The National Commissioner for the Nigeria Data Protection Bureau, Dr Vincent Olatunji, speaks with TEMITAYO JAIYEOLA about the new Nigeria Data Protection Act 2023, protecting the data rights of Nigerians, regulating AI, and more

Nigeria now has a data law after many years of collaborative efforts. Please could you break down how this law would impact the average Nigerian?

The major focus of the law is to implement measures that will protect the data rights of Nigerians. That whatever data is being collected, processed, stored, or shared in any manner is done properly.

We didn’t have this before. In addition to that, there are a lot of provisions in the law that put in place measures for data controllers to create adequate safeguards to ensure that the data collected is treated properly.

In terms of safeguarding the rights of Nigerians, if there are any issues, a lot can be done now. They have a commission they can report to.

You have been investigating firms for data breaches. Could you enlighten us on this?

We have investigated so many, especially in the banking sector, telecommunications, consulting, and digital lending companies. We have interrogated their activities.

In the banking sector, we have fined about three banks, and Soko Loans in the digital lending sector. We fined Soko Loans N50m, and they are still sorting out how to pay through compliance. There are other banks that we have fined, but the approach we have been using is for them to pay remediation. If we go all the way, that is the full weight of the law, the fines would be a lot.

What we do now is to make them pay a remediation fee and take them through regulation and compliance. We are trying to improve compliance culture. To encourage companies to make it part of their practices, to make it part of their culture, we take them through compliance. Regarding some of the investigations, they are ongoing, and it takes time.

You announced an investigation into MoMo last year. Has that been concluded?

The investigation into MoMo is still ongoing and we are working with them. Ideally, we don’t make our findings public except when the company is not willing to cooperate with us.

The most important thing for us is to ensure that they do what is right to protect users, and to put in place appropriate safeguards for users. Once they are willing to corporate with us, we do not engage in unnecessary publicity that would attract negative feedback to their businesses. We are talking about the ease of doing business here.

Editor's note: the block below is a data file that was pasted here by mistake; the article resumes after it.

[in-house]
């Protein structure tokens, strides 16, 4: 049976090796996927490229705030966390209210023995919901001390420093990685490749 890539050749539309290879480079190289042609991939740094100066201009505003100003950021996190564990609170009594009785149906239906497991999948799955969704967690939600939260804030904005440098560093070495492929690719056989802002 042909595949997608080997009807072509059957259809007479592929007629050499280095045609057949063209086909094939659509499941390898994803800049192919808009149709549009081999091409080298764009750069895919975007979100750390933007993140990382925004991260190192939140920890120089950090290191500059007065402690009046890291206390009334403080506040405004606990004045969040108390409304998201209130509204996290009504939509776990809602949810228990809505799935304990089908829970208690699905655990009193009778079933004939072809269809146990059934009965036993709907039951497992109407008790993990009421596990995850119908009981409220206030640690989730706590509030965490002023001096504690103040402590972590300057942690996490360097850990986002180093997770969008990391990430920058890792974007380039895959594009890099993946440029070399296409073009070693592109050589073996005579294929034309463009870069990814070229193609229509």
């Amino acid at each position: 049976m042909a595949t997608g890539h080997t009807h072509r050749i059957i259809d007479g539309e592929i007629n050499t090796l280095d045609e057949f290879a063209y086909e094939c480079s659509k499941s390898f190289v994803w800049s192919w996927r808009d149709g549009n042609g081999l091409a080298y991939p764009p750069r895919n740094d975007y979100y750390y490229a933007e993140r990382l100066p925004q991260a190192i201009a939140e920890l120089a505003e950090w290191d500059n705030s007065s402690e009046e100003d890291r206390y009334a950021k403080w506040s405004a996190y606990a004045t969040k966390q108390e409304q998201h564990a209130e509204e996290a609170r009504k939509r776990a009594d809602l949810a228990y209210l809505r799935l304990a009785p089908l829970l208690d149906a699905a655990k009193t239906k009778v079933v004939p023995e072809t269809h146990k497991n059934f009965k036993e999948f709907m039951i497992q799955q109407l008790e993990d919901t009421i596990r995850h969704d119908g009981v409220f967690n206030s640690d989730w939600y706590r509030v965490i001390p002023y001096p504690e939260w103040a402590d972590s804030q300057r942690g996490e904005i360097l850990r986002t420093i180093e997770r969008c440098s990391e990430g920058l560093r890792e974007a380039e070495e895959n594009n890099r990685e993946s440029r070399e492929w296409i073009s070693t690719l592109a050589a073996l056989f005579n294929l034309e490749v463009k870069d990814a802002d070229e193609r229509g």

There was an organisation that we launched an investigation into and once that got out, shareholders started withdrawing their shares and customers started withdrawing their money. They were panicking that the bank was in distress, and that was not our intention. We just wanted to correct them and make them do the right thing. So, we are working with all those we are investigating to do the right thing.

When any organisation is not willing to do the right thing, we launch full publicity into what we are doing. We are careful because of what can happen because there is an impact when issues around data breaches get to the public.

Also, how has your conversation with Flutterwave been?

The investigation is still ongoing. We are still doing our due diligence to ensure that our decision is right. We do not want to come to a decision in a hurry and realise we did not do our due diligence. When that is done and depending on the impact and extent of the breach, we will fine them or tell them to pay a remediation fee, to ensure that they take more decisive measures. The Flutterwave investigation is still ongoing and would be finished soon.

You recently said the commission would be blacklisting firms that are not adhering to data privacy laws. How is that process going and when is it likely to be implemented?

When we started that process, there was no law, but now we have a law. What we are doing is to encourage all organisations dealing with data to register with the commission between now and December, to ensure that we capture them.

If we don’t know those we are trying to regulate, how can we effectively regulate them? So, we are starting with registration, after we would have the annual data protection compliance audit report, which would hold between January and March 31.

The backlist is likely to be out by March 2024. The backlist is for organisations, companies, and data processors who do not comply with the provisions of the law. We are saying we do not want people to treat data anyhow again.

What would you say is the biggest issue with data privacy in Nigeria?

It is ignorance and capacity. How many data subjects know their rights and ask for it? How many data controllers and data processors know their jurisdictions and how many of them are doing what they are supposed to be doing? That is one, and we need awareness.

Two is the area of capacity. What is the capability and competence of your data protection staff? Do they understand the point of putting in safeguards and ensuring that there is no unauthorised access and malicious use or damage to the data? All these are major issues that we need to address.

Awareness and capacity are our major challenges in applying the data law in Nigeria. Many Nigerians do not know their data rights. Very soon, we would be coming up with a lot of awareness activities for people to know their rights.